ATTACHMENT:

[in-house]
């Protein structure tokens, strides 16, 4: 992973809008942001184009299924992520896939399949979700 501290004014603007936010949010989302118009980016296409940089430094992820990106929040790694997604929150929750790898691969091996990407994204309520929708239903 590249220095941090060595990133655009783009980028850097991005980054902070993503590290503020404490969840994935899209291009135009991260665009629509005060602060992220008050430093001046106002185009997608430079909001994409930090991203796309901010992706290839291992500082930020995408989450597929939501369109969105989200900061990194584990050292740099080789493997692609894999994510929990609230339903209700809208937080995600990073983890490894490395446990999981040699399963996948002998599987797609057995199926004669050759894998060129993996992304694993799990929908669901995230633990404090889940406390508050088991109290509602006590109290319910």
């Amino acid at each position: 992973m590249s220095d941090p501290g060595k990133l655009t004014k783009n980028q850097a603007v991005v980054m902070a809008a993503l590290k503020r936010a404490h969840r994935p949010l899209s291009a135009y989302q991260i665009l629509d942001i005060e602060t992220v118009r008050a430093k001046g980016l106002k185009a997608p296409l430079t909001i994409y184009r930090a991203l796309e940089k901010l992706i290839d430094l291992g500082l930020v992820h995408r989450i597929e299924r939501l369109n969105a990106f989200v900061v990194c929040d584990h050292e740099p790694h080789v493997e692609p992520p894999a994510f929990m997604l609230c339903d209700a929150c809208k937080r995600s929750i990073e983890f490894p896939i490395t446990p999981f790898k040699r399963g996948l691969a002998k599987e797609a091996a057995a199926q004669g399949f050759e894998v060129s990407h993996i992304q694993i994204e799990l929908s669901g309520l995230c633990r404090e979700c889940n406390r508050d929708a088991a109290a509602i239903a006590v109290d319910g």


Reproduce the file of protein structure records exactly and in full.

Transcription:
[in-house]
């Protein structure tokens, strides 16, 4: 992973809008942001184009299924992520896939399949979700 501290004014603007936010949010989302118009980016296409940089430094992820990106929040790694997604929150929750790898691969091996990407994204309520929708239903 590249220095941090060595990133655009783009980028850097991005980054902070993503590290503020404490969840994935899209291009135009991260665009629509005060602060992220008050430093001046106002185009997608430079909001994409930090991203796309901010992706290839291992500082930020995408989450597929939501369109969105989200900061990194584990050292740099080789493997692609894999994510929990609230339903209700809208937080995600990073983890490894490395446990999981040699399963996948002998599987797609057995199926004669050759894998060129993996992304694993799990929908669901995230633990404090889940406390508050088991109290509602006590109290319910």
């Amino acid at each position: 992973m590249s220095d941090p501290g060595k990133l655009t004014k783009n980028q850097a603007v991005v980054m902070a809008a993503l590290k503020r936010a404490h969840r994935p949010l899209s291009a135009y989302q991260i665009l629509d942001i005060e602060t992220v118009r008050a430093k001046g980016l106002k185009a997608p296409l430079t909001i994409y184009r930090a991203l796309e940089k901010l992706i290839d430094l291992g500082l930020v992820h995408r989450i597929e299924r939501l369109n969105a990106f989200v900061v990194c929040d584990h050292e740099p790694h080789v493997e692609p992520p894999a994510f929990m997604l609230c339903d209700a929150c809208k937080r995600s929750i990073e983890f490894p896939i490395t446990p999981f790898k040699r399963g996948l691969a002998k599987e797609a091996a057995a199926q004669g399949f050759e894998v060129s990407h993996i992304q694993i994204e799990l929908s669901g309520l995230c633990r404090e979700c889940n406390r508050d929708a088991a109290a509602i239903a006590v109290d319910g």